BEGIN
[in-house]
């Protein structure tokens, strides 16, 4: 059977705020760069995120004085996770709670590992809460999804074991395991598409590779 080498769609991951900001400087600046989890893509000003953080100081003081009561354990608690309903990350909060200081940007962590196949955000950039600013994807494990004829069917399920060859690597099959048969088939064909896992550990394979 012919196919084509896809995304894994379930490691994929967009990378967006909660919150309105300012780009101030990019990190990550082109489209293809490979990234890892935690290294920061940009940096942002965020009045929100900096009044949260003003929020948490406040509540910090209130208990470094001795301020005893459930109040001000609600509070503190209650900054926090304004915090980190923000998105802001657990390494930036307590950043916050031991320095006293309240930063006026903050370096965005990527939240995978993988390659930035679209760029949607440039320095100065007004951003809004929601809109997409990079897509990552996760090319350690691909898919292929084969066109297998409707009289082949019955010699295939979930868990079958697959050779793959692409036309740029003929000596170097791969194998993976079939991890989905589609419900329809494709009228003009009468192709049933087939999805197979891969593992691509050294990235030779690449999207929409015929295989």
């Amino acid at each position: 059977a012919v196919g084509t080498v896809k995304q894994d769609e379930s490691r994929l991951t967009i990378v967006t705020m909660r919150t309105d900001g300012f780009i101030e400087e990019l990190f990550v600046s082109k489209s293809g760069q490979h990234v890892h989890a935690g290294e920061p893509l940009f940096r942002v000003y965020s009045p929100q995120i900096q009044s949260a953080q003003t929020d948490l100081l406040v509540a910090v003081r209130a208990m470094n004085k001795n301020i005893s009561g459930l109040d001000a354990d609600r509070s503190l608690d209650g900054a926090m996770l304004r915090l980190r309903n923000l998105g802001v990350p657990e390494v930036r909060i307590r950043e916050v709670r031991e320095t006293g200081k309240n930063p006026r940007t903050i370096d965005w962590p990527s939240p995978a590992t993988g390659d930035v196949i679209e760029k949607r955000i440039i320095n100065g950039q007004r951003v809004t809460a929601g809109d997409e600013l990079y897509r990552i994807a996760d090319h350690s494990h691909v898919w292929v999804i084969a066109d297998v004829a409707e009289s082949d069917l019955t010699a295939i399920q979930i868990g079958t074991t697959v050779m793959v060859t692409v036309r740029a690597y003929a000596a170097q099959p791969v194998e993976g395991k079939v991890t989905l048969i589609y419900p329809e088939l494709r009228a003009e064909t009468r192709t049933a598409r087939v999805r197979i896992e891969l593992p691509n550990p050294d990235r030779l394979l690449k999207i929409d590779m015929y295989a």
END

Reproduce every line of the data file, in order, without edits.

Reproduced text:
[in-house]
């Protein structure tokens, strides 16, 4: 059977705020760069995120004085996770709670590992809460999804074991395991598409590779 080498769609991951900001400087600046989890893509000003953080100081003081009561354990608690309903990350909060200081940007962590196949955000950039600013994807494990004829069917399920060859690597099959048969088939064909896992550990394979 012919196919084509896809995304894994379930490691994929967009990378967006909660919150309105300012780009101030990019990190990550082109489209293809490979990234890892935690290294920061940009940096942002965020009045929100900096009044949260003003929020948490406040509540910090209130208990470094001795301020005893459930109040001000609600509070503190209650900054926090304004915090980190923000998105802001657990390494930036307590950043916050031991320095006293309240930063006026903050370096965005990527939240995978993988390659930035679209760029949607440039320095100065007004951003809004929601809109997409990079897509990552996760090319350690691909898919292929084969066109297998409707009289082949019955010699295939979930868990079958697959050779793959692409036309740029003929000596170097791969194998993976079939991890989905589609419900329809494709009228003009009468192709049933087939999805197979891969593992691509050294990235030779690449999207929409015929295989």
């Amino acid at each position: 059977a012919v196919g084509t080498v896809k995304q894994d769609e379930s490691r994929l991951t967009i990378v967006t705020m909660r919150t309105d900001g300012f780009i101030e400087e990019l990190f990550v600046s082109k489209s293809g760069q490979h990234v890892h989890a935690g290294e920061p893509l940009f940096r942002v000003y965020s009045p929100q995120i900096q009044s949260a953080q003003t929020d948490l100081l406040v509540a910090v003081r209130a208990m470094n004085k001795n301020i005893s009561g459930l109040d001000a354990d609600r509070s503190l608690d209650g900054a926090m996770l304004r915090l980190r309903n923000l998105g802001v990350p657990e390494v930036r909060i307590r950043e916050v709670r031991e320095t006293g200081k309240n930063p006026r940007t903050i370096d965005w962590p990527s939240p995978a590992t993988g390659d930035v196949i679209e760029k949607r955000i440039i320095n100065g950039q007004r951003v809004t809460a929601g809109d997409e600013l990079y897509r990552i994807a996760d090319h350690s494990h691909v898919w292929v999804i084969a066109d297998v004829a409707e009289s082949d069917l019955t010699a295939i399920q979930i868990g079958t074991t697959v050779m793959v060859t692409v036309r740029a690597y003929a000596a170097q099959p791969v194998e993976g395991k079939v991890t989905l048969i589609y419900p329809e088939l494709r009228a003009e064909t009468r192709t049933a598409r087939v999805r197979i896992e891969l593992p691509n550990p050294d990235r030779l394979l690449k999207i929409d590779m015929y295989a």